Kunal Ambasta

Of ‘Domain Experts’ and Perceived Inadequacies in the Law

Recent opinion on the need to integrate domain experts into the investigation of cyber crime, most notably instances of cyber terrorism, have been reported in the media.1 It has often been felt that the Indian legal system, notably the Code of Criminal Procedure, 1973 (“Cr.P.C.”) does not allow for cyber-security experts to be involved in the process of evidence collection, as such powers are only provided to the police. This has led officials of special agencies such as the National Investigation Agency (“NIA”) to point out the need for amendments to current law, or the creation of additional statutory mechanisms. This short comment seeks to elucidate upon the existent legal position, and makes an argument for the creative use of provisions conferring investigative powers, to overcome this perceived problem.

The NIA was created in 2008 and enjoys overarching powers to investigate, or to take over investigations into offences that relate to national security and terrorism.2 Section 6 of the NIA Act gives the Union Government overriding powers over The Police Act, 1861 in constituting the agency, and by extension, provides it power to recruit and train agents in the special techniques required to investigate cybercrime. Further, there is no bar on the recruitment of agents who may already be trained in such technology. It is abundantly clear that the NIA is considered an investigative with all powers of the police under the Cr.P.C. to collect evidence.3 Therefore, within the framework of the law itself, the most efficient method of addressing the perceived need for such experts at the stage of investigation is by making them a part of the agency, or the investigative force, rather than to create a new category of officers who are not the police, but are given investigative roles nevertheless.

To buttress the point made above, I can refer to the test consistently applied in Indian law to determine who a police officer is. The Supreme Court has held that only officers of the agency that is empowered to file a final police report under Section 173 of the Cr.P.C. are to be considered police officers. This may exclude officers who have powers to detain, arrest, search, and seize property, such as officers of revenue, from being considered police officers.4 The NIA is empowered under law to carry the investigation to its conclusion, viz. to file the police report before court, and therefore, if domain experts are integrated into the agency, the perceived problem finds an easy and efficient solution.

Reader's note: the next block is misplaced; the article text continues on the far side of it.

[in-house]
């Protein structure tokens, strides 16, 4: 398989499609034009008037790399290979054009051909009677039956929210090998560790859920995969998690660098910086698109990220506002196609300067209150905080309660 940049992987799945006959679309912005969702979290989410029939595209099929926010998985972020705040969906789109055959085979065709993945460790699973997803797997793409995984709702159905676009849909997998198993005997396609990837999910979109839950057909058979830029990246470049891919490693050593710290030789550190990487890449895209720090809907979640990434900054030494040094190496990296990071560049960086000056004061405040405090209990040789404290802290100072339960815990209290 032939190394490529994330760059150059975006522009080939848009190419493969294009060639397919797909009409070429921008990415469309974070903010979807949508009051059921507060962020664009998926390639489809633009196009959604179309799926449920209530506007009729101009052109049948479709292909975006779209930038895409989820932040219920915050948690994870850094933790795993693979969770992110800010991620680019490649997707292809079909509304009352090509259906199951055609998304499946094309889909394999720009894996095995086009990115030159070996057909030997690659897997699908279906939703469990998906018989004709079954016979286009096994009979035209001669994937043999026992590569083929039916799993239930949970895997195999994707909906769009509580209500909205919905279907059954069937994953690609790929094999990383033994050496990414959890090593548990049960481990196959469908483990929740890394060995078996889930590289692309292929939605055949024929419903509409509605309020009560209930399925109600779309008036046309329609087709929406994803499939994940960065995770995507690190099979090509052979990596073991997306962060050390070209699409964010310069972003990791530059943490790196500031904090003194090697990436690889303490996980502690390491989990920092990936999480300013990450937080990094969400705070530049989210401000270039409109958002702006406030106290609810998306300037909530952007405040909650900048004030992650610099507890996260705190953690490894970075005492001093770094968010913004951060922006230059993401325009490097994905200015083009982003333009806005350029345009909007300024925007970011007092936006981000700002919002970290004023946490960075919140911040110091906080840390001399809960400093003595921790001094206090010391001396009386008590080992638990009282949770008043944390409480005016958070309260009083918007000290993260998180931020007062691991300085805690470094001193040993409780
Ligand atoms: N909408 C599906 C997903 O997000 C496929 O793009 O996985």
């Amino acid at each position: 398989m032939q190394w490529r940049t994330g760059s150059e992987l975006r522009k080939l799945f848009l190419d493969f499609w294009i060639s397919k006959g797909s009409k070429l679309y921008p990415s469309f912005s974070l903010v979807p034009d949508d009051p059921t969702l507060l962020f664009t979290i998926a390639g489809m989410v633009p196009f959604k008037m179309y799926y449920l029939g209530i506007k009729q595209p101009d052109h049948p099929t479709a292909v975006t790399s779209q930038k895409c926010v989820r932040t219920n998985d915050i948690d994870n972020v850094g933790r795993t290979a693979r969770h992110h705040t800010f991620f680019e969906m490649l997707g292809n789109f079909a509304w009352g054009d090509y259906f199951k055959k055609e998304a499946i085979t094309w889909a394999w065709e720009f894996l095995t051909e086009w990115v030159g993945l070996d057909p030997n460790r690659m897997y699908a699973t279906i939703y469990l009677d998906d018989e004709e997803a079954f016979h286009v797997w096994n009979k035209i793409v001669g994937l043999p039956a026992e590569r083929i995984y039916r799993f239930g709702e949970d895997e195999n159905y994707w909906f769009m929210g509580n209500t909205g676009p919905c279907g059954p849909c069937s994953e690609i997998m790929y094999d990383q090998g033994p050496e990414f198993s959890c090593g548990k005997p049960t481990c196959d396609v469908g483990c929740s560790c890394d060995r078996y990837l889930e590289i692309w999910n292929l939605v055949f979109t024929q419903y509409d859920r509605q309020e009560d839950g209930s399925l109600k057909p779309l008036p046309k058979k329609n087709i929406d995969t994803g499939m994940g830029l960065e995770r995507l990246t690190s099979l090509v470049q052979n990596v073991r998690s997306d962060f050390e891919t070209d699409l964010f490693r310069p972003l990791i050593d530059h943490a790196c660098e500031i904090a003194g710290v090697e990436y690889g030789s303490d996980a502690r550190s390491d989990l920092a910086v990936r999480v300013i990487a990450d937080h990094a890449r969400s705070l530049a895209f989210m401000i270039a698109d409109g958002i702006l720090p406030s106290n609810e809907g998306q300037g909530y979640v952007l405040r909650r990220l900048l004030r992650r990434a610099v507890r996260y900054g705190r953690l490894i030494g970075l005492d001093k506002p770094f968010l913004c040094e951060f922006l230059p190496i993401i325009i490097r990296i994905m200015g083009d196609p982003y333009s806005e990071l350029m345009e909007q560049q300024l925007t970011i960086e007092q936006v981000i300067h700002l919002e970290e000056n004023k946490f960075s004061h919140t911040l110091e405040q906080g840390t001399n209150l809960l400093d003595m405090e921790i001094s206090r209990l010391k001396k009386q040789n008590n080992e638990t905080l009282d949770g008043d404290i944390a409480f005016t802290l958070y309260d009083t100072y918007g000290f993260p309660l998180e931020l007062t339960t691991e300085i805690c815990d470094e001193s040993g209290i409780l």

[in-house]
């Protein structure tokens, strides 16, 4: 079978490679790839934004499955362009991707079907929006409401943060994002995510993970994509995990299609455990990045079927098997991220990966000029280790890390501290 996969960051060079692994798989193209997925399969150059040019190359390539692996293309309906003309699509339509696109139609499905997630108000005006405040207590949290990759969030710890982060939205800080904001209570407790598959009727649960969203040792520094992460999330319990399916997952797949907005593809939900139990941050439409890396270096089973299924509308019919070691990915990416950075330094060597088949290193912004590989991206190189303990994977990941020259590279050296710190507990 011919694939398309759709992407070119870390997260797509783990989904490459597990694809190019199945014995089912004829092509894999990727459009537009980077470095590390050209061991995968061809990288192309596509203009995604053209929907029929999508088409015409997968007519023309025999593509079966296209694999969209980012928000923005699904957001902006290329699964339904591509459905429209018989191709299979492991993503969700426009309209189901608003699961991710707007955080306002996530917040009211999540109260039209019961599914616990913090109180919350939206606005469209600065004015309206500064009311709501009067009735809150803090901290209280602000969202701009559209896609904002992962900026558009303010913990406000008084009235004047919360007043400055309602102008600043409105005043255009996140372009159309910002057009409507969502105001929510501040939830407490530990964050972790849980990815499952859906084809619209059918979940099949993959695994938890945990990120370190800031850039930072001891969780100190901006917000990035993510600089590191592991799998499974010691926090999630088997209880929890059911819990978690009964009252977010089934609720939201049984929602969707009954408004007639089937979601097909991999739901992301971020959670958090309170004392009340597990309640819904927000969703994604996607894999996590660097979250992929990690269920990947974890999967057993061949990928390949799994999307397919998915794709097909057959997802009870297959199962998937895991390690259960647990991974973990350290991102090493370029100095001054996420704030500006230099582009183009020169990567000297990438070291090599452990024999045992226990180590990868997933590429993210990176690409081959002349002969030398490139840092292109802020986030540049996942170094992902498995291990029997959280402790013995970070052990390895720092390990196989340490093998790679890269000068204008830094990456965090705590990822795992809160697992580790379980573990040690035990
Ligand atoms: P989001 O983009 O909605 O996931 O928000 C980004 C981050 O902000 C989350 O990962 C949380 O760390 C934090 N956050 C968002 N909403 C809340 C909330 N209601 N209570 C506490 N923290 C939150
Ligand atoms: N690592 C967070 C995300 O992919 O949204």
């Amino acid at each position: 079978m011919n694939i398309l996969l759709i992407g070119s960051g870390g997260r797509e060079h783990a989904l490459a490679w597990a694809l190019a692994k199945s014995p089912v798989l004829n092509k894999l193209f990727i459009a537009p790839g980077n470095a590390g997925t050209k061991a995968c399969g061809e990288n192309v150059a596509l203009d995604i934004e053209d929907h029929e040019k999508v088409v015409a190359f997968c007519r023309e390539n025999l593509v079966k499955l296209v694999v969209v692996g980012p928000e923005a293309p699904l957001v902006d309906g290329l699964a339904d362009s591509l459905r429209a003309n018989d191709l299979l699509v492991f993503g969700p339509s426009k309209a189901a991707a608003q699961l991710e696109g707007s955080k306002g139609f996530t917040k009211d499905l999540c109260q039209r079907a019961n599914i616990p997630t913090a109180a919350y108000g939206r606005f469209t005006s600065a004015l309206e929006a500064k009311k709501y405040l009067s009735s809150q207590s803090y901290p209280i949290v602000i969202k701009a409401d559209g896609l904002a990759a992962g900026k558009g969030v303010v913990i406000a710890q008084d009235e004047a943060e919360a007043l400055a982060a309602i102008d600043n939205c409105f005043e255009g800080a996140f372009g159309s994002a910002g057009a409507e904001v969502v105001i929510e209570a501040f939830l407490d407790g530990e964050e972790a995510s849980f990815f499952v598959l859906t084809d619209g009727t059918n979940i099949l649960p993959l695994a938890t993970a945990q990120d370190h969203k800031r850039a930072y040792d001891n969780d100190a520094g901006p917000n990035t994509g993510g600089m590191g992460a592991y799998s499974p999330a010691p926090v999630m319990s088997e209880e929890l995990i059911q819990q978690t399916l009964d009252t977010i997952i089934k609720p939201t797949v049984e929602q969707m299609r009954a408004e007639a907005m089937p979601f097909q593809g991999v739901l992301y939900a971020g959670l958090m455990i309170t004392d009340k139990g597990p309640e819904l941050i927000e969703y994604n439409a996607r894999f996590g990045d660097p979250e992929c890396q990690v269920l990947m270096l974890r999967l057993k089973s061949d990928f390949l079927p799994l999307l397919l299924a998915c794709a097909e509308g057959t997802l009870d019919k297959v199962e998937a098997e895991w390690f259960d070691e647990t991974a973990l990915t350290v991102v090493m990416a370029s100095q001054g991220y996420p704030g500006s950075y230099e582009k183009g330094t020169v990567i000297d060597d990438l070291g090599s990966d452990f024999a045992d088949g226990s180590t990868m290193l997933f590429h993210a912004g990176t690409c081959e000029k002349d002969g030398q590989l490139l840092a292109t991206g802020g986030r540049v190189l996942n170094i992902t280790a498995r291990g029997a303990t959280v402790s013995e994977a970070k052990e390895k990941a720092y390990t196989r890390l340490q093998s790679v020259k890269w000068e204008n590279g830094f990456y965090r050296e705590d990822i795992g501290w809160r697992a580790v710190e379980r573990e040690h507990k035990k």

It has also been stated in various quarters that Indian law as it currently stands does not allow for mutual legal assistance between Indian and foreign investigative agencies, and special law is needed to facilitate the same. However, the Cr. P.C. had been specifically amended for this purpose in 1990, and courts are empowered, upon a request for the same made by the police, to have letters of request for assistance to be issued to foreign investigative agencies, through the Union Government, and material thus received is treated on par with evidence collected during the investigation. Thus, one may point out that adequate mechanisms exist under law to ensure that international investigations can be mutually carried out between nations. A useful exercise would probably be to ascertain how these provisions can be best employed by Indian investigative agencies, rather than to aim at changes to the law, or to create additional legislation for the purpose.

As a last point, it may be pointed out that materials collected during investigation5 are not evidence till they are produced and proved in court during trial. Evidence which may be of a technical nature outside the ordinary expertise of a court is adduced through the examination of experts trained in the field.6 It must be understood that the integration of experts into the investigation does not dispense with the requirements of proof that trials demand, and which arise subsequent to the investigation.

About the Author:

Kunal Ambasta is Assistant Professor of Law at the National Law School of India University.


  1. Devesh K. Pandey, “Cyber terrorism cases: NIA needs additional infra and domain specialists, say experts” The Hindu, September 18, 2021.
  2. Statement of Objects and Reasons, The National Investigation Agency Act, 2008. Act No. 34 of 2008.
  3. Sections 3, 6, The National Investigation Agency Act, 2008.
  4. Romesh Chandra Mehta v. State of West Bengal, AIR 1970 SC 940. Illias v. Collector of Customs, AIR 1970 SC 1065.
  5. Section 166A, Cr.P.C. Act No. 2 of 1974.
  6. Section 45, The Indian Evidence Act, 1872. Act No. 1 of 1872.